Wednesday, November 12, 2014

Archangels Kiss (Guildhunter #2) by Nalini Singh

Elena is a new angel and has just awoken from a year long coma. But she has no time to get used to this new life – she’s already gained the anger of the Archangel Michaela and she’s not the only angel and vampire in their hidden city with their eyes fixed on the unique, “made” angel.

One of those is Lijuan, the oldest of the Archangels who has long since left her humanity behind in her obsession with life and death. Her actions are even terrifying the other Archangels – and they don’t know if any of them are powerful enough to stop her

Another is not an Archangel – they don’t know who they are. But they do have ambitions for the Cadre of Ten and they’re leaving a trail of bodies in their wake.

There is a lot of romance tension in this book. There are times when it seems to get in the way of the actual plot of hunting down a monster… but not often. In fact, considering the amount of romance tension there is, I’m surprised at how it doesn’t feel like it gets in the way – because I rarely get that feeling. Even though it’s very very common for Elena to think about how unbearably hot and sexy Raphael is, it never happens at a moment that makes me think “shouldn’t you be worried about other things?” which makes for really good writing – have something be omnipresent but not in the way.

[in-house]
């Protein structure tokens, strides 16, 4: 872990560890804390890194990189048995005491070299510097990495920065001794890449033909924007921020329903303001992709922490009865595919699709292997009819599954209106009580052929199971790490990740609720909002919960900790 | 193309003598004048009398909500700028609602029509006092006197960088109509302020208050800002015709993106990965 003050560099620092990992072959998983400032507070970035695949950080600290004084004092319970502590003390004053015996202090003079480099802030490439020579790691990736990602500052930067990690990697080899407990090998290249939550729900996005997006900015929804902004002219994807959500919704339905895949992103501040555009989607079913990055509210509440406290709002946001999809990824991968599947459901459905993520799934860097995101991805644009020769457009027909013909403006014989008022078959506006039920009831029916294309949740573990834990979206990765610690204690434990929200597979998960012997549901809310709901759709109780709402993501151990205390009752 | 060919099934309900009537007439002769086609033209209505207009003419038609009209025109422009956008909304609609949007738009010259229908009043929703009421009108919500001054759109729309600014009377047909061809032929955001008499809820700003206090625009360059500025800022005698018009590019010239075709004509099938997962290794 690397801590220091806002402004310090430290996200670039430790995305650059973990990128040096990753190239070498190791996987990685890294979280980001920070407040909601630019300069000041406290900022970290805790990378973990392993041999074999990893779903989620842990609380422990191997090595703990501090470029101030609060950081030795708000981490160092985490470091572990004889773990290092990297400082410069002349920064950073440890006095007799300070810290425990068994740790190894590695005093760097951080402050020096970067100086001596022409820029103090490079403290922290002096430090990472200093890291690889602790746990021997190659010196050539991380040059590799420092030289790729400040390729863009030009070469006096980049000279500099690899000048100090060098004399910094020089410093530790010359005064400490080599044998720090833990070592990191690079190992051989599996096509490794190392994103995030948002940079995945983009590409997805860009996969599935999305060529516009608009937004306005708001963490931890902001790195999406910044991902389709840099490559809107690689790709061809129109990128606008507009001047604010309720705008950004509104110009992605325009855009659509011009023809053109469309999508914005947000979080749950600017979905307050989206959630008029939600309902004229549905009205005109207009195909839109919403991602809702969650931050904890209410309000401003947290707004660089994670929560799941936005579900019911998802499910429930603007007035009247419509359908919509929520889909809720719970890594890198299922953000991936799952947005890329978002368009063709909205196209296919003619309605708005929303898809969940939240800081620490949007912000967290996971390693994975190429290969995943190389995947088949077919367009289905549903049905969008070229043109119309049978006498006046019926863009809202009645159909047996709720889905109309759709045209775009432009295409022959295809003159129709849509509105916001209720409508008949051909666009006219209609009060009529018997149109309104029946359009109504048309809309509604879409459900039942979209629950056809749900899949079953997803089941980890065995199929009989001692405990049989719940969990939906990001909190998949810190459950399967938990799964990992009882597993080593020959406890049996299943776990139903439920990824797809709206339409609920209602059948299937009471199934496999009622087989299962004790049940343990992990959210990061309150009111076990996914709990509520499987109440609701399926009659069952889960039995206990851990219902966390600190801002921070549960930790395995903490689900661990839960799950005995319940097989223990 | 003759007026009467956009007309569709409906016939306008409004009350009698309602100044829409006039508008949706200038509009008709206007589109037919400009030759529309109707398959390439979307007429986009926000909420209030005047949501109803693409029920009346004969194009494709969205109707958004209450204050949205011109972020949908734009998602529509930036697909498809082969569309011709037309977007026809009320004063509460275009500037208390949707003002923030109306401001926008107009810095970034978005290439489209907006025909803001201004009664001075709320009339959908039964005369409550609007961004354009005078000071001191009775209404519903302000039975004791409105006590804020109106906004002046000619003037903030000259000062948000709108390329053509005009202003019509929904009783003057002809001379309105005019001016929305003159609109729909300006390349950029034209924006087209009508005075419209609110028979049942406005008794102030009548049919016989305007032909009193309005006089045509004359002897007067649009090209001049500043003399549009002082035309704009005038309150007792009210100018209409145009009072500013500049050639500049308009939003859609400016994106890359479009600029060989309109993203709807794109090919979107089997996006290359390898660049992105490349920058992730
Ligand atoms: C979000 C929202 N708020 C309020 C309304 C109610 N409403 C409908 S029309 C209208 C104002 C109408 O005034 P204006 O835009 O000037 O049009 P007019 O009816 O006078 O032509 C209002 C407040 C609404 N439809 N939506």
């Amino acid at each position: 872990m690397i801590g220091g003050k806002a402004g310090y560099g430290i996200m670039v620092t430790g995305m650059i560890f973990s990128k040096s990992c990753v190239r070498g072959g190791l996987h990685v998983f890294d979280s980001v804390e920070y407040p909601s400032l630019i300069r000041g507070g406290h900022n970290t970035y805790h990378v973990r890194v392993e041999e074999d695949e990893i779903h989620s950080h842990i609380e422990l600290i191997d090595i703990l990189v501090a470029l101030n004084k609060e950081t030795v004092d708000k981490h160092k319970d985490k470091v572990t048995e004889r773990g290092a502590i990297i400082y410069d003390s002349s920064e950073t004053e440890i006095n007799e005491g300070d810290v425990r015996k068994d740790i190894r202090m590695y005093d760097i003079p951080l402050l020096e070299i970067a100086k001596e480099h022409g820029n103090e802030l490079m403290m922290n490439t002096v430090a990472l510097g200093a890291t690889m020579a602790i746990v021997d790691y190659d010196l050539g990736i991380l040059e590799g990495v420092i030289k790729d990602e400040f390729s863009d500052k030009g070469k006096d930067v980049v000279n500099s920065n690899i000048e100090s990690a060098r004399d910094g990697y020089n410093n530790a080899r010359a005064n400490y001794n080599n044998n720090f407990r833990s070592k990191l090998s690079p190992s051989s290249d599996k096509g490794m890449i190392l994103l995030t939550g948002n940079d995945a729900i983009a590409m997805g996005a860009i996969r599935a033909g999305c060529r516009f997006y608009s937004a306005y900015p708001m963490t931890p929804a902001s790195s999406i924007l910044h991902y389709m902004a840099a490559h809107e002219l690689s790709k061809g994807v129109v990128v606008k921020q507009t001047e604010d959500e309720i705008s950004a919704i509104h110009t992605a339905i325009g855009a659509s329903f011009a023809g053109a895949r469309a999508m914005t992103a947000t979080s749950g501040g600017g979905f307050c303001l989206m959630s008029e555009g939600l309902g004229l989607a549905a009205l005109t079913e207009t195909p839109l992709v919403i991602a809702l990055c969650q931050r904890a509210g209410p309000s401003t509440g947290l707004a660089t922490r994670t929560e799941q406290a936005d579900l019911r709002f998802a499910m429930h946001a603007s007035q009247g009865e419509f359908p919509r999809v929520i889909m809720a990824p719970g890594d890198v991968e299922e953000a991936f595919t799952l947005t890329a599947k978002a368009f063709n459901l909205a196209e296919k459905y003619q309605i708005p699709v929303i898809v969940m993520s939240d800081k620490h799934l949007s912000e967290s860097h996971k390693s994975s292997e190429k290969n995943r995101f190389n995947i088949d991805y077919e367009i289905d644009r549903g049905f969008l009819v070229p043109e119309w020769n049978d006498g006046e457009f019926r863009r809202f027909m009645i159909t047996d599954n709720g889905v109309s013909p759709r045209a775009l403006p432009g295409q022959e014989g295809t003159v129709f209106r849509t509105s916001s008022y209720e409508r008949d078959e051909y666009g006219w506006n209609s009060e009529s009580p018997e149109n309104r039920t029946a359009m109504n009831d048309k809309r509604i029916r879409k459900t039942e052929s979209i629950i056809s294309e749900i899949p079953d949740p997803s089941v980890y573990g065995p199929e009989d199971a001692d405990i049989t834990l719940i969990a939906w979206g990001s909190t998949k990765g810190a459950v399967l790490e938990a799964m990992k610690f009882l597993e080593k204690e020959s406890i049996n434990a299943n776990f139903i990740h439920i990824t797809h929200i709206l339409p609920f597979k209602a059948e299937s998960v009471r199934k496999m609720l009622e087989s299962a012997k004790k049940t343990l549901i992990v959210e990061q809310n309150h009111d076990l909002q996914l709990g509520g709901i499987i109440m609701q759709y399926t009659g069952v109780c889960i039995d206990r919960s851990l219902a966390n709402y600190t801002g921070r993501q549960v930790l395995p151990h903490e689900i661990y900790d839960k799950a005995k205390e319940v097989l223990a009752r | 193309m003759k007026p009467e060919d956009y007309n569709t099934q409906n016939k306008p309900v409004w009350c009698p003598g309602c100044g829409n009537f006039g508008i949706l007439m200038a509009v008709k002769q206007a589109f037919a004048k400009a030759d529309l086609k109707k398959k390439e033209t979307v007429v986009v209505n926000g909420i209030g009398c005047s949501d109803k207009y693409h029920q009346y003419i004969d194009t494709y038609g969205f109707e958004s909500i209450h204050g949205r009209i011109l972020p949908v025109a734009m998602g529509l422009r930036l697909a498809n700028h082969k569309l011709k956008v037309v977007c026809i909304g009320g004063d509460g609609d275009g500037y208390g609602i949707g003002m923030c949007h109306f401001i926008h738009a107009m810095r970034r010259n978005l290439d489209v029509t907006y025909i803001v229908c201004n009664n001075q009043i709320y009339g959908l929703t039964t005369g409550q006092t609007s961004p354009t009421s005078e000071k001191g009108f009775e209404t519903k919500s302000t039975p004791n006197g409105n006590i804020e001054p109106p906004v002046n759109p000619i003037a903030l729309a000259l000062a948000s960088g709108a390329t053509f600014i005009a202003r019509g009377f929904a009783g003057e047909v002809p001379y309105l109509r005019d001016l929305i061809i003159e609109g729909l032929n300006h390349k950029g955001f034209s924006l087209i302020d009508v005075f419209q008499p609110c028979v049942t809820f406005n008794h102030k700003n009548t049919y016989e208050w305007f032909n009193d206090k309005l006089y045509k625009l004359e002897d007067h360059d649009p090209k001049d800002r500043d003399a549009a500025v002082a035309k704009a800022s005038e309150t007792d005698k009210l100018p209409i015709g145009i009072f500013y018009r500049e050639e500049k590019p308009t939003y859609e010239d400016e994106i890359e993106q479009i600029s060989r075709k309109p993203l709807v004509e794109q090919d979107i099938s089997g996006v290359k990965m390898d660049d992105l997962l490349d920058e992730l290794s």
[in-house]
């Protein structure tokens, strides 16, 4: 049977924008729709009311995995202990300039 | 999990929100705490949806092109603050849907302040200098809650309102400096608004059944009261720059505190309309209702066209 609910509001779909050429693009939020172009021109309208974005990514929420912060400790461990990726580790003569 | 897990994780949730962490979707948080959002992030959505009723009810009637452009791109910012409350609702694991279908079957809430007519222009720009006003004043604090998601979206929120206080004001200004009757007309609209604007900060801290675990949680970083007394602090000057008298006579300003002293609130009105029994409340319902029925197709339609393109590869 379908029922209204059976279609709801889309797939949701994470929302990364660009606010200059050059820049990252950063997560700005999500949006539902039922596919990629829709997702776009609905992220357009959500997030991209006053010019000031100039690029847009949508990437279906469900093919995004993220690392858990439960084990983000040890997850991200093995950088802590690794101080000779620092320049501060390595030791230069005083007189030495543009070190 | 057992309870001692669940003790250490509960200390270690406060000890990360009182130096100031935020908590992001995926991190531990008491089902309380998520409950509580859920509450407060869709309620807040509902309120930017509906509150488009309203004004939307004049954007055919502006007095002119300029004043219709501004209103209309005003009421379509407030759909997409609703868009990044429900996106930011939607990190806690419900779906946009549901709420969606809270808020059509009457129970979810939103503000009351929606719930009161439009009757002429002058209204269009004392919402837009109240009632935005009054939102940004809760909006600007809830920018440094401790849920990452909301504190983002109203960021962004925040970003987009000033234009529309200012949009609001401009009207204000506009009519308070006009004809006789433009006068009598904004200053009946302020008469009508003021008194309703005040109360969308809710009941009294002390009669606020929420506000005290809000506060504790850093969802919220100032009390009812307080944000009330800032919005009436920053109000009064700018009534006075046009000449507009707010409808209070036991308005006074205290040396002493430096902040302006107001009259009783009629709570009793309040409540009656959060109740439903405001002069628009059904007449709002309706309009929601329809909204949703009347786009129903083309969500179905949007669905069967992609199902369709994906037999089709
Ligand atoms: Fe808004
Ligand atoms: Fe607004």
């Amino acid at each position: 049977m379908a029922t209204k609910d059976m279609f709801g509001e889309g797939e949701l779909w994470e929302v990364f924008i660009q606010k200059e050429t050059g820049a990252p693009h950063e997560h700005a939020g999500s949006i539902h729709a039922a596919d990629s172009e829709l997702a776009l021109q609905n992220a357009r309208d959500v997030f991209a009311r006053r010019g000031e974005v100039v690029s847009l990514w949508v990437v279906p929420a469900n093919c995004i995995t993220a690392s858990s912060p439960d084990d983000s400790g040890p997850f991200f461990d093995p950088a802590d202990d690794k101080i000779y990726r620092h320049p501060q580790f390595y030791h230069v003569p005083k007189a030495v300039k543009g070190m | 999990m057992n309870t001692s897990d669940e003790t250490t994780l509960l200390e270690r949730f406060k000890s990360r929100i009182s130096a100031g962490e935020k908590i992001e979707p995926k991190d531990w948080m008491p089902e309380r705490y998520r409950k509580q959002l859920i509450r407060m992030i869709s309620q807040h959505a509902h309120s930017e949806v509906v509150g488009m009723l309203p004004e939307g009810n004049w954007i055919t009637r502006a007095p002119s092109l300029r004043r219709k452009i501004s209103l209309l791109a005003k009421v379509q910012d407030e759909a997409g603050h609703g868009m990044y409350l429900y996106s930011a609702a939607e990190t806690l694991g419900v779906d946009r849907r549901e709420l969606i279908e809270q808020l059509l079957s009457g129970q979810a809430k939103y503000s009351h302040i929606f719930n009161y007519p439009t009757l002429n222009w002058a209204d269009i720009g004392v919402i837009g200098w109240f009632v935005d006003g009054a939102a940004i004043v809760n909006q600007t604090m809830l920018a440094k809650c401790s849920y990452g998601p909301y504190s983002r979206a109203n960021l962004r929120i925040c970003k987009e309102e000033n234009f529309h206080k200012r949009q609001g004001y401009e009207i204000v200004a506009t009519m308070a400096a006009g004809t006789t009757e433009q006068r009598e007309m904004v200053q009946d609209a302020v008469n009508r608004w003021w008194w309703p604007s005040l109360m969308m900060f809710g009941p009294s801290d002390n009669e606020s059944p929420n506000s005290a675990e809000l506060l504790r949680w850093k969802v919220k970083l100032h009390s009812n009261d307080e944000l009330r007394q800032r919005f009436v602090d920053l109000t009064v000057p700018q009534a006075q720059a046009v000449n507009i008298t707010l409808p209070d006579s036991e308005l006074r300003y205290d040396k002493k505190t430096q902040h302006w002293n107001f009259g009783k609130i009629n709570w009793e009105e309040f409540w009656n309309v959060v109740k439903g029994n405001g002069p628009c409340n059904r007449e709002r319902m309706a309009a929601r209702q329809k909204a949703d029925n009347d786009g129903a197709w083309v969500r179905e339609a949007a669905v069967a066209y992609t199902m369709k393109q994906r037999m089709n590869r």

The dynamic is also something I appreciated. Elena is recovering from a long injury and inactivity, even with her being an angel, she has a lot of weakness to work through and a lot of healing to do. She also has major culture shock in being a whole new situation – and being a whole new species – and having to get used to that. I think all of this could have been delved into more though it was all addressed a little – but what I liked was that even though Elena has rarely been so insecure or so weak, yet she still stands up to Raphael. Neck deep in angel politics, threatened from every turn she still refuses to accept Raphael as her master or even as her protector. It’s not that she refuses bodyguards – she’s not foolish or reckless with her independence – but she’s clear, any relationship between them will be a relationship of equals. He doesn’t get to change her, he doesn’t let to control her and he doesn’t get to read her mind; she will be his equal, never his shadow and openly makes it clear several times that she will die before she becomes subservient to him. It’s a wonderful mix of defiance and sensibility.

There are two plots in this book – one the angel who is killing people in an attempt to become one of the Cadre of Ten now there’s an opening and the other Elena having to get ready to go to a ball with Lijuan – the oldest and creepiest of the Archangels with her own agenda. The first storyline is more mixed – the pacing, the action, the need for Elena are all very well done. But the world building behind it doesn’t make a lot of sense to me. The angels is committing crimes that all the Archangels find intolerable – and she intended to use this to gain a place on the Cadre of Ten despite not being an Archangel (which has precedence). But… how would that work? “Hey you know that serial killer and mutilator you’ve been hunting for the last year? It’s ME! Now give me a crown!” I just don’t see how this plan ends in a way other than the Cadre of Ten deciding that Nine is actually really good because you don’t have any pesky ties and just nuking the child torturing upstart.